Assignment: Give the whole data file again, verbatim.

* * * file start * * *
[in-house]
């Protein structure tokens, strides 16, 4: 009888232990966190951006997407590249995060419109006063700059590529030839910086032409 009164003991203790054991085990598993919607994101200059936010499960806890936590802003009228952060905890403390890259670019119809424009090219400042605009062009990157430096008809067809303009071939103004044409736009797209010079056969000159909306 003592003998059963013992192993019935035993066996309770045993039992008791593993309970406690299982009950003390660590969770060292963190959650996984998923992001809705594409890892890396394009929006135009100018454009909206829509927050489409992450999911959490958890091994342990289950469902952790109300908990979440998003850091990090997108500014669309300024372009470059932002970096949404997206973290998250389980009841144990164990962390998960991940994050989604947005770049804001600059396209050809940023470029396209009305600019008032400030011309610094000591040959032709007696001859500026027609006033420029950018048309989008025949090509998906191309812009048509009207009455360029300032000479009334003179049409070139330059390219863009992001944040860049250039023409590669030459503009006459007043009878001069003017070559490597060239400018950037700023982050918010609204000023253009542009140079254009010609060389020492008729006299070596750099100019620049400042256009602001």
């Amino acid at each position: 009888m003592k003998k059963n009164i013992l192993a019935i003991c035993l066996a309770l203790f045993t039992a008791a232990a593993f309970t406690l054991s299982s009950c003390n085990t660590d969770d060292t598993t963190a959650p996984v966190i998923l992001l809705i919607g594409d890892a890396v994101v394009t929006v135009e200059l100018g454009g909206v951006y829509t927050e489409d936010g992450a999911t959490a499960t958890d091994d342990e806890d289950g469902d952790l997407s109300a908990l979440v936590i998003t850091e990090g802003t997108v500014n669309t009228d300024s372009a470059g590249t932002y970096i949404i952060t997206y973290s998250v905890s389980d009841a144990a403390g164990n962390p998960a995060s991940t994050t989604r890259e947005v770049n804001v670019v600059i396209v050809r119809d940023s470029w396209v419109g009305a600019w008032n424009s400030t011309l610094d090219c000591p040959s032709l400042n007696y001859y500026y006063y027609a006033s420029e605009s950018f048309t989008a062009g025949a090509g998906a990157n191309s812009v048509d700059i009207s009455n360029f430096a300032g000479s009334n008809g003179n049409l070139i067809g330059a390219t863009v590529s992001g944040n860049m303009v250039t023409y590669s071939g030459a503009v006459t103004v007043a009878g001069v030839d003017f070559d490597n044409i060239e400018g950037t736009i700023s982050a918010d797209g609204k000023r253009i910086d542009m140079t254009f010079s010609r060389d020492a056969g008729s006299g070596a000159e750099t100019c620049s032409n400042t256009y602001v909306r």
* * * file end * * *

[in-house]
């Protein structure tokens, strides 16, 4: 009888232990966190951006997407590249995060419109006063700059590529030839910086032409 009164003991203790054991085990598993919607994101200059936010499960806890936590802003009228952060905890403390890259670019119809424009090219400042605009062009990157430096008809067809303009071939103004044409736009797209010079056969000159909306 003592003998059963013992192993019935035993066996309770045993039992008791593993309970406690299982009950003390660590969770060292963190959650996984998923992001809705594409890892890396394009929006135009100018454009909206829509927050489409992450999911959490958890091994342990289950469902952790109300908990979440998003850091990090997108500014669309300024372009470059932002970096949404997206973290998250389980009841144990164990962390998960991940994050989604947005770049804001600059396209050809940023470029396209009305600019008032400030011309610094000591040959032709007696001859500026027609006033420029950018048309989008025949090509998906191309812009048509009207009455360029300032000479009334003179049409070139330059390219863009992001944040860049250039023409590669030459503009006459007043009878001069003017070559490597060239400018950037700023982050918010609204000023253009542009140079254009010609060389020492008729006299070596750099100019620049400042256009602001």
């Amino acid at each position: 009888m003592k003998k059963n009164i013992l192993a019935i003991c035993l066996a309770l203790f045993t039992a008791a232990a593993f309970t406690l054991s299982s009950c003390n085990t660590d969770d060292t598993t963190a959650p996984v966190i998923l992001l809705i919607g594409d890892a890396v994101v394009t929006v135009e200059l100018g454009g909206v951006y829509t927050e489409d936010g992450a999911t959490a499960t958890d091994d342990e806890d289950g469902d952790l997407s109300a908990l979440v936590i998003t850091e990090g802003t997108v500014n669309t009228d300024s372009a470059g590249t932002y970096i949404i952060t997206y973290s998250v905890s389980d009841a144990a403390g164990n962390p998960a995060s991940t994050t989604r890259e947005v770049n804001v670019v600059i396209v050809r119809d940023s470029w396209v419109g009305a600019w008032n424009s400030t011309l610094d090219c000591p040959s032709l400042n007696y001859y500026y006063y027609a006033s420029e605009s950018f048309t989008a062009g025949a090509g998906a990157n191309s812009v048509d700059i009207s009455n360029f430096a300032g000479s009334n008809g003179n049409l070139i067809g330059a390219t863009v590529s992001g944040n860049m303009v250039t023409y590669s071939g030459a503009v006459t103004v007043a009878g001069v030839d003017f070559d490597n044409i060239e400018g950037t736009i700023s982050a918010d797209g609204k000023r253009i910086d542009m140079t254009f010079s010609r060389d020492a056969g008729s006299g070596a000159e750099t100019c620049s032409n400042t256009y602001v909306r």